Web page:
The article “Teen impregnated by father’s best friend”, by Surentha Govender, which appeared in the Sunday Times (p.6) on 16 September 2007, provides a number of reasons to be glad. The main reasons that this article is one that we should be glad about are that, it provides a context to the story; it provides very useful information regarding the issue of statutory rape; it dispels one of the common myths around sexual assault; and it introduces a debate around punishment of this type of crime.

There has been a significant coverage of sexual abuse in the media in the recent past. Recent high profile cases are those of the sexual assault and murders of Steven Siebert (six) and Michaela Garoenisha Jones (six), amongst others. Joan van Niekerk, National Coordinator of Childline, cautioned that despite the coverage around sexual abuse, there is still a need to interrogate the statistics generated by different agencies (whether by government or non-governmental organisations) on the extent of the abuse.

The article is good firstly because the reporter provides a context for the story. The context is necessary and useful because it gives the reader a greater understanding of the details of the story and enables them to develop an informed opinion about it. Articles without sufficient context often do not provide the reader with complete and sufficient information to make an informed opinion regarding the article’s core arguments. In stories concerning sexual abuse, it is not uncommon to present the child merely as a victim and unfortunately there has also been some coverage that presents the child as being responsible for the circumstances leading up to the abuse (for example through acceptance of gifts from the alleged perpetrator, not saying no to the abuse and not reporting the abuser). These examples have a tendency to ‘implicate the child and absolve the offending adult of any responsibility. Whether the intention of the journalist was to challenge this common portrayal or not, providing a context does fulfill a responsibility journalists have to give readers information about the wider context. This could include relevant legislation and clarification around key concepts and definitions such as, in this case, ‘sexual abuse’ and ‘statutory rape’. In this article, for example, it is made clear that the alleged perpetrator had clearly contravened South African law. The article specifies the legislation as saying that “any person who has intercourse with a child under the age of 16 – even if it is consensual – is guilty of ‘statutory rape.’” (16/09/2007, p.6).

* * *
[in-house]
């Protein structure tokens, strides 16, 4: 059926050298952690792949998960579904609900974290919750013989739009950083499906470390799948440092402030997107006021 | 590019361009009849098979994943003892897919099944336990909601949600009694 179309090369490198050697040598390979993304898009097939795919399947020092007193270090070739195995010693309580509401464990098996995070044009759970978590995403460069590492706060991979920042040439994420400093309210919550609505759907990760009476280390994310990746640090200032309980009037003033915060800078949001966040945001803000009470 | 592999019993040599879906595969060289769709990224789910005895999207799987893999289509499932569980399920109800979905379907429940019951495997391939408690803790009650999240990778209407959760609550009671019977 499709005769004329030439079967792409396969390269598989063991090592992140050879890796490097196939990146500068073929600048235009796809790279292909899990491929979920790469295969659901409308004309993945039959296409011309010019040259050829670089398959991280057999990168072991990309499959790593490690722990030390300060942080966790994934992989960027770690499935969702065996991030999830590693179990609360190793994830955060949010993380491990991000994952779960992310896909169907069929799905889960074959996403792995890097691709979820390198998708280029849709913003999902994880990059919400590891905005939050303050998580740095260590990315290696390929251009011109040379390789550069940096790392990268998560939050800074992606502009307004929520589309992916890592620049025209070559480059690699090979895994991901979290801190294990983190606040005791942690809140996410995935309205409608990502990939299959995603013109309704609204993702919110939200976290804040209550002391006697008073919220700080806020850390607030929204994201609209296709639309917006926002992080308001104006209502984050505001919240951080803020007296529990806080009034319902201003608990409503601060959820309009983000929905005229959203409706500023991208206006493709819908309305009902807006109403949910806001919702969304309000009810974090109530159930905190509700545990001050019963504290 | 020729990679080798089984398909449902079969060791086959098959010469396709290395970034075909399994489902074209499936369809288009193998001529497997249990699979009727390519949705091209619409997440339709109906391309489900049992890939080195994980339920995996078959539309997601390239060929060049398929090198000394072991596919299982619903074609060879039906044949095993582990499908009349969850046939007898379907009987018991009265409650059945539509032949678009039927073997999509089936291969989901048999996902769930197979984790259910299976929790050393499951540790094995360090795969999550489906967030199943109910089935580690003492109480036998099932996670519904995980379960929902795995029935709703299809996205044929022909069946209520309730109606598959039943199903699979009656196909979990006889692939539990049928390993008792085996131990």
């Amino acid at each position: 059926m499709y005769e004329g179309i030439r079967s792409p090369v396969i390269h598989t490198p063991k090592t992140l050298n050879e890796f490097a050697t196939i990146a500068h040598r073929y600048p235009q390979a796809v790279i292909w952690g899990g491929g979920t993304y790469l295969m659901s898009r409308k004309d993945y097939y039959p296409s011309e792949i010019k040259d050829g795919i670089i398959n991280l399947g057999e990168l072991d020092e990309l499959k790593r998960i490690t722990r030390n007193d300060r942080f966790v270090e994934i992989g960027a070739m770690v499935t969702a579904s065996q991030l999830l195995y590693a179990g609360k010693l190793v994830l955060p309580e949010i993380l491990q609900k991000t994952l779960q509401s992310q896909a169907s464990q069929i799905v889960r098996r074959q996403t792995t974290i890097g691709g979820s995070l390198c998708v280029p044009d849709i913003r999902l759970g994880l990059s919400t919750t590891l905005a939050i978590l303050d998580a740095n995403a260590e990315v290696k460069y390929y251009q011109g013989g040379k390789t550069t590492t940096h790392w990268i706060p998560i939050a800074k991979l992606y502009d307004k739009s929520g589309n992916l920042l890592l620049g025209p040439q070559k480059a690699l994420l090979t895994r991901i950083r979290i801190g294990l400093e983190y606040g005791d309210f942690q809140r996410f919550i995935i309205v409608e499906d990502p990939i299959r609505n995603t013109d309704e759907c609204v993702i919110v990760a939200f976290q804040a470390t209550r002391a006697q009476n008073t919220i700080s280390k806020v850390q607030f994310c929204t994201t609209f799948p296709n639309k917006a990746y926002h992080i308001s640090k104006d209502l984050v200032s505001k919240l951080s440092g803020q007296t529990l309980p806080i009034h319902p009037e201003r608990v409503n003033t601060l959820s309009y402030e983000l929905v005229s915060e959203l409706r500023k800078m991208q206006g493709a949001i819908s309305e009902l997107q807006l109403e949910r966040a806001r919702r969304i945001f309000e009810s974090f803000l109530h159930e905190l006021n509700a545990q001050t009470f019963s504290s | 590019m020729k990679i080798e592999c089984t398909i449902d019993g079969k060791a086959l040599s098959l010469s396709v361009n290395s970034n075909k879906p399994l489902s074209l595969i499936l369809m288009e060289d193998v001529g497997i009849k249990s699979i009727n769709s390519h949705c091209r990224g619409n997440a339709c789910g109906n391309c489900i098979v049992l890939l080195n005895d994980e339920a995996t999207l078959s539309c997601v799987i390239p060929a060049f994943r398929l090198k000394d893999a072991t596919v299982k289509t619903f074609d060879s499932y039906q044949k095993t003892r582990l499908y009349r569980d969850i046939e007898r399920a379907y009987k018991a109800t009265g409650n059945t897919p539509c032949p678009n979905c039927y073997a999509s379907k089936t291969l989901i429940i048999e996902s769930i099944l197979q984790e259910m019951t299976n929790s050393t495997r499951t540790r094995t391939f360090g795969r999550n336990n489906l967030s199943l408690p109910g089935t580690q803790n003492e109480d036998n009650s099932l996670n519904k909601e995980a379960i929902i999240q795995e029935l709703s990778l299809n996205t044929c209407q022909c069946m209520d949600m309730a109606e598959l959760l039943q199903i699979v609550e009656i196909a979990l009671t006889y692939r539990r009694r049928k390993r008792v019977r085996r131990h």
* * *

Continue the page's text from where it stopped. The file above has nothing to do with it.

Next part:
One aspect that the article could have explored further is the way in which legislation meant that the onus was on the girl (by permitting her baby to undergo a paternity test) to prove that the intercourse did happen, and that the baby was indeed his.

The reporter did spend some time explaining the act of statutory rape to the reader. This makes this article educational and empowering. The reporter has clearly done the basic research necessary for covering this issue fairly and accurately, and the fact that she has accessed legal experts further strengthens the educational value of the article. This enables the reporter to meet the journalistic requirement to provide both balanced and informed reporting.

Secondly, the article challenges one of the myths that often comes up in sexual abuse reporting. The myth is one that says that perpetrators of sexual abuse are often strangers. This myth was clearly dispelled by Joan van Niekerk, National Coordinator of Childline, in a seminar she recently presented to a group of journalists, as part of the “Reporting on Children” course offered by Media Monitoring Africa (MMA) (28/08/2007). The article shows how the alleged perpetrator was a trusted and much loved friend of the family who initiated and had a sexual relationship with his friend’s daughter, which because of this relationship, and the age of the friend’s daughter, was inappropriate. . The reporter’s inclusion of the relationship within which the sexual abuse happened is important because it serves to educate the public that sexual abuse can and does occur in different types of relationships, including relationships with family friends, relatives and even teachers. This has been the message that has come through from abuse cases reported to organisations such as Childline. While this is an area not covered in depth in this article, it does provide an opportunity for related articles to be written, which focus on who the perpetrators are.

Thirdly, the article also introduces the debate around the extent to which the punishment for such crimes actually fits the crimes. The parents’ views, which were that the punishment for the crime was far too lenient, are included in the article. The only weakness is that the child affected was not accessed for her views on the matter. She might very well have held different views to those of the prosecutor and her parents. It is possible that the reporter felt that talking to the child would not have been in the best interest of the child concerned.

Finally, another aspect that makes this article a glad article is that the identities of the child and the parent have not been revealed. The reporter’s omission of their identities shows that the reporter understands the legal and ethical requirements when reporting such cases involving underage children, and that to identify the child would not be in her best interest.

What the reporter does that could have been avoided is to name the father’s friend. This could create the opportunity for the child concerned to be traced and identified, for backlash against the wife and/or children of the offender, as well as for stigmatization of the child by school mates. It does seem as if the possible consequences were not sufficiently considered by the reporter.